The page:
The affordable housing crisis in the United States is affecting more people than you might think.
For many Americans, across many income spectrums, a modest apartment is a cost burden and out of reach. There are multiple factors that have contributed to this affordability crisis. Wages have not kept up with rents, fiscal policy has favored homeowners, cars and transport are expensive and take up valuable real estate space and then there’s the rising cost of building affordable housing.
Experiments are being conducted to grapple with this problem in cities around the globe. Berlin is freezing rents, Minneapolis is working towards more affordable housing through updated zoning regulations, New York wants to produce quality affordable housing through careful design, California has passed a law permitting the construction of ADUs (Accessory Dwelling Units ) and many cities, including San Francisco, Boston and Milwaukee, are recapturing highways to provide more land for housing close in. All of this is leading to affordable housing innovation.
Entrepreneurs are working hard to make a difference too. Thibault Manekin founded Seawall Development, a real estate development company, focused on a particular housing niche – affordable housing for teachers. Seawall’s first project, the $20 million Center for Educational Excellence, is an adaptive reuse of a 100,000 square foot vacant factory building. In its reimagined form, the building houses 40 apartments for teachers along with 30,000 square feet of collaborative office space for a variety of non-profits that underpin the success of the school system. Seawall approached the development process collaboratively. They saw this as an opportunity to listen to educators and provide them with affordable, well located housing, shared with like-minded people. And bringing them together with education focused non-profits allowed for further collaboration and sharing of resources. The teachers provided design input for their apartments, chose the amenities for the shared resource center and even chose their own rents based on salaries.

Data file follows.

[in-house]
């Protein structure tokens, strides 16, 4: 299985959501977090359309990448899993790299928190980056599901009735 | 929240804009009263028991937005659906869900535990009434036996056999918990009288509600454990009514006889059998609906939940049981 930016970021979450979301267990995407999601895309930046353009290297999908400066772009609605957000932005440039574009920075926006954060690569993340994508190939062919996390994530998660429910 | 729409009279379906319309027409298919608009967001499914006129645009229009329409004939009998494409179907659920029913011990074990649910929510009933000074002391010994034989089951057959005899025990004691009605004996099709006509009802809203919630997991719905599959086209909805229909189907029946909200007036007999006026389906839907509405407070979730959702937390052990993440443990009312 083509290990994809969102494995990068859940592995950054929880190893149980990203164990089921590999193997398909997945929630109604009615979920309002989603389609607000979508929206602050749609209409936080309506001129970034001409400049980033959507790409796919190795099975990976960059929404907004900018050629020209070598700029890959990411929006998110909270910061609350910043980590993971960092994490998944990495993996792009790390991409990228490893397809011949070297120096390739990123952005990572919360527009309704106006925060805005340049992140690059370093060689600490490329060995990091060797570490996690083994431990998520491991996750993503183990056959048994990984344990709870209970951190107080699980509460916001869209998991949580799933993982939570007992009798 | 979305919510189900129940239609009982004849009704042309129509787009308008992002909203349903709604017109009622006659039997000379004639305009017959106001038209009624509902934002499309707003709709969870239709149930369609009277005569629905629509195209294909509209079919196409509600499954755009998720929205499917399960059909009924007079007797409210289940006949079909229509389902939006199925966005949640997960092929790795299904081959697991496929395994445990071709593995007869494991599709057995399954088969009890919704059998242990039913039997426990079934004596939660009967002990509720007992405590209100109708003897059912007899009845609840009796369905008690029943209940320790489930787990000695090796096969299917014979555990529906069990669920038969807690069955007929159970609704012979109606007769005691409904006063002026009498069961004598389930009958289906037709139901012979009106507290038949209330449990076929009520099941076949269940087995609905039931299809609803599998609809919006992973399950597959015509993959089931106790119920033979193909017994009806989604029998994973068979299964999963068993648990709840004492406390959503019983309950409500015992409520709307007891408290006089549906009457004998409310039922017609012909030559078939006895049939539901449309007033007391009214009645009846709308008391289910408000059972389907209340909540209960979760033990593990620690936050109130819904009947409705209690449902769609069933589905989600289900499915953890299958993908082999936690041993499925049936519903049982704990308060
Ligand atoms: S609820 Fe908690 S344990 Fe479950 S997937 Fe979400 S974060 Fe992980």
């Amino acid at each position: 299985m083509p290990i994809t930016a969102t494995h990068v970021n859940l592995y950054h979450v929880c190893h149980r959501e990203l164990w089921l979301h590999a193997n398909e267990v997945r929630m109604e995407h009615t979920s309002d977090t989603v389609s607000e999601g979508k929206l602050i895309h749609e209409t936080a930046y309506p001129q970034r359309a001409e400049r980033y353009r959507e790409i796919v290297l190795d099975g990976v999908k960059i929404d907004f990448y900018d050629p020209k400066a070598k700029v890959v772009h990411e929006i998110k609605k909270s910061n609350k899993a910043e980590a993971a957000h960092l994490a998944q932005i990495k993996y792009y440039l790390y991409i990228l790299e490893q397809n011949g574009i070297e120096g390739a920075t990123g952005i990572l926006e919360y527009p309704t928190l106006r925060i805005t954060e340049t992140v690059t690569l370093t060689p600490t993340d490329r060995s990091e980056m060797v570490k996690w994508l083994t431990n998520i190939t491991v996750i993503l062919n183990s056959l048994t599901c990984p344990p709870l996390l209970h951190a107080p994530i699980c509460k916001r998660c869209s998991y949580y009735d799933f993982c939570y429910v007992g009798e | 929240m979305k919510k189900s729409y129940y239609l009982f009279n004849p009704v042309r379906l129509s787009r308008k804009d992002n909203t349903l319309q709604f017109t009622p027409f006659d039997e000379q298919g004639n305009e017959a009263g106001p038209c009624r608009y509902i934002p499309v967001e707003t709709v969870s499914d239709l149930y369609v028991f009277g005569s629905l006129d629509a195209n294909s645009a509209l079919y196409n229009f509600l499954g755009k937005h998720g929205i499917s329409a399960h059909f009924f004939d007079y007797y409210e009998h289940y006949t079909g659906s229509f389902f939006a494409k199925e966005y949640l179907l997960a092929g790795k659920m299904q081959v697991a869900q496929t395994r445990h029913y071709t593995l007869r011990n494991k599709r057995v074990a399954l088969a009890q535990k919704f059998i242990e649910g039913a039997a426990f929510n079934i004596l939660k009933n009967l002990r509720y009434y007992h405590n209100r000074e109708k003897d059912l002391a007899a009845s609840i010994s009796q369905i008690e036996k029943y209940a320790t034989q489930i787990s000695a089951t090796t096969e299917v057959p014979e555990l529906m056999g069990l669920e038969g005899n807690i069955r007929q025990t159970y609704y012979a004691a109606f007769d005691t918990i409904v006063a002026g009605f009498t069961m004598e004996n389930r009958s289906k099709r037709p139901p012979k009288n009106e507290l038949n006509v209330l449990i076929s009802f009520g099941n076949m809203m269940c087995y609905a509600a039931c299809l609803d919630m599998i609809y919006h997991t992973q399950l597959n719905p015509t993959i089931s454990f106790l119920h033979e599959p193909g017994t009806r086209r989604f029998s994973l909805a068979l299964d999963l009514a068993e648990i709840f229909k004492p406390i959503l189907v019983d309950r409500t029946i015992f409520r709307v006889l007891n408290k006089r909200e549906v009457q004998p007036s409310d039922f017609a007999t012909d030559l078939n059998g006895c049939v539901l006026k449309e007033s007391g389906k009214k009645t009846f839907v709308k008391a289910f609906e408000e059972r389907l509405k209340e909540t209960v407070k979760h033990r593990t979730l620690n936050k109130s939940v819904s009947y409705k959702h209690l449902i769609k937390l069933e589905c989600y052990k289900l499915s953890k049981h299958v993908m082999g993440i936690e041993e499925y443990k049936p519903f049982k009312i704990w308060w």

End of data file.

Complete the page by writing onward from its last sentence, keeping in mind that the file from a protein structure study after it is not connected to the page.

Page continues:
“Everything that we’ve ever done has been built inside out” says Thibault “And what we mean by that is that we start with the end users, the people that are going to be living and working in our buildings. It’s important for us that they have a sense of pride, of authorship and ownership in what’s being created.”
Listen to my interview with Thibault to hear more about Seawall Development’s unusual and wholistic approach to real estate development.
Union Craft Brewing, Baltimore, courtesy of Seawall Development.